(Ottawa) The State of Emergency Commission, chaired by Justice Paul Rouleau, will hear Prime Minister Justin Trudeau and several other cabinet ministers next week.
Key members of Mr. Trudeau’s cabinet and the director of the Canadian Security Intelligence Service will also testify.
The commission has already collected a large quantity of documents and heard more than 60 witnesses. She is responsible for determining whether the government was justified in invoking this emergency law, and to assess the adequacy and effectiveness of the measures taken during the demonstrations that paralyzed downtown Ottawa in February.
Thousands of protesters had converged on Ottawa in heavy trucks to voice their opposition to COVID-19 health restrictions — and the Liberal government in general.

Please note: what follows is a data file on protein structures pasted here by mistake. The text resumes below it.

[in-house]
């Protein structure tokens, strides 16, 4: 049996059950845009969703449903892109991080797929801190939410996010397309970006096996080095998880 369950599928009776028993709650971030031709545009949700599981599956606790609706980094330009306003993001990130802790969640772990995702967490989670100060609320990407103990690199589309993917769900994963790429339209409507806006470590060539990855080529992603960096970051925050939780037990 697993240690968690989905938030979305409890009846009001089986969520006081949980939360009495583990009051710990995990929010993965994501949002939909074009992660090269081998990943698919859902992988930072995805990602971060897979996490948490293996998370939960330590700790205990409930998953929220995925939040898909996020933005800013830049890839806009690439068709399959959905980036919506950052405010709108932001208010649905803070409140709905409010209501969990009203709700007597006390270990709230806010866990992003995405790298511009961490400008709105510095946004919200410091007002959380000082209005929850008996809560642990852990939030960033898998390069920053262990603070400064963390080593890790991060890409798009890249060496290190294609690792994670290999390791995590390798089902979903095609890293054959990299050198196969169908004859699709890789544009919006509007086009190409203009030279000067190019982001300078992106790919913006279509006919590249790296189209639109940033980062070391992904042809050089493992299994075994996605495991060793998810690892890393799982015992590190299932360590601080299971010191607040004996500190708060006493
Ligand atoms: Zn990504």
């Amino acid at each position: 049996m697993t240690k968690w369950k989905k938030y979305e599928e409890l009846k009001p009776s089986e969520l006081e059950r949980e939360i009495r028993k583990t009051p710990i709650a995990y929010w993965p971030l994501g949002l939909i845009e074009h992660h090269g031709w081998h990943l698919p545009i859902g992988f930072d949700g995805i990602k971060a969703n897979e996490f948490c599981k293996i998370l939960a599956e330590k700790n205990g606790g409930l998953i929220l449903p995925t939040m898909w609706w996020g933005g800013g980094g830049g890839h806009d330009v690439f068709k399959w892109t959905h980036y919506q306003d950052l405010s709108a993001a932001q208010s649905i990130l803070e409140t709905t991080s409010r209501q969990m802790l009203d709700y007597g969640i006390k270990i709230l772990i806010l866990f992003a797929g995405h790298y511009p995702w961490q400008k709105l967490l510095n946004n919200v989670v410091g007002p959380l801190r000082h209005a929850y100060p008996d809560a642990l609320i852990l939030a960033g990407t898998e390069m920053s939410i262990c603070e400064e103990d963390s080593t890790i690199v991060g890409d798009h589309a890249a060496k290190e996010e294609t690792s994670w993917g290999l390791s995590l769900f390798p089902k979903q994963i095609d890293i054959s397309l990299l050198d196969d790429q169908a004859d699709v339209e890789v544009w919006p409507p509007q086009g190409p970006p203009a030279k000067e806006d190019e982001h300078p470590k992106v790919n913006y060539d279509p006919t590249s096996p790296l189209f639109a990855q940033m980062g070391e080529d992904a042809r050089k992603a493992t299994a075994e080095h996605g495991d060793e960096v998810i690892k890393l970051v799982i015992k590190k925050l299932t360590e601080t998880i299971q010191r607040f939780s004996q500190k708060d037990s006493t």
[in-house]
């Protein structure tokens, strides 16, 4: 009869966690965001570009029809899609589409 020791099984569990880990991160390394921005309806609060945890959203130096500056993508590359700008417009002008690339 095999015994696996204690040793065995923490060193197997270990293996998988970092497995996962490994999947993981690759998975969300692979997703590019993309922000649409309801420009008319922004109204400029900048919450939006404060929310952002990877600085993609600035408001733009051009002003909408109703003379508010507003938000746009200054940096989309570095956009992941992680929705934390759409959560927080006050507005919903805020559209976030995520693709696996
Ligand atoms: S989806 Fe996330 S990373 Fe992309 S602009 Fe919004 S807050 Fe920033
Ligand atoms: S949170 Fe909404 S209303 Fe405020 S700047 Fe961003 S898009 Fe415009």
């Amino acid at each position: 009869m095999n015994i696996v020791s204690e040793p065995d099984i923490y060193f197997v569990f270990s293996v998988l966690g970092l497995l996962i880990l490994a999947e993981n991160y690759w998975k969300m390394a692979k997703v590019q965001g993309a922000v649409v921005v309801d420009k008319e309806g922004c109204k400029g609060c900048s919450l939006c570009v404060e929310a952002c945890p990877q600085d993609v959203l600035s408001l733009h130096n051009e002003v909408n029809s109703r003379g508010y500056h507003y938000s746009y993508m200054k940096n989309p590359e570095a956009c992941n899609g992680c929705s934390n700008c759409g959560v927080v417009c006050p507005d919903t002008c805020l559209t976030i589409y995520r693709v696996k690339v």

Policy makers will be asked about the definitions used to justify the declaration of emergency. Last week, Prime Minister Justin Trudeau’s national security adviser, Judy Thomas, said officials have the authority to look broader than the definition enshrined in the law to determine whether to invoke an emergency.
It is unclear whether Mr. Trudeau and his ministers will be able to reveal much, as cabinet discussions are protected and cannot be disclosed.
The Commission on the State of Emergency examines the events and the various opinions which led the Liberal government to possibly invoke the Emergency Measures Act in February.
This law of last resort should only be used when an urgent, critical and temporary situation threatens the life, health or safety of Canadians, whether the provinces are believed to lack the ability or power to intervene and that the crisis cannot be managed effectively with the usual laws.
Judge Rouleau is due to submit his report early next year.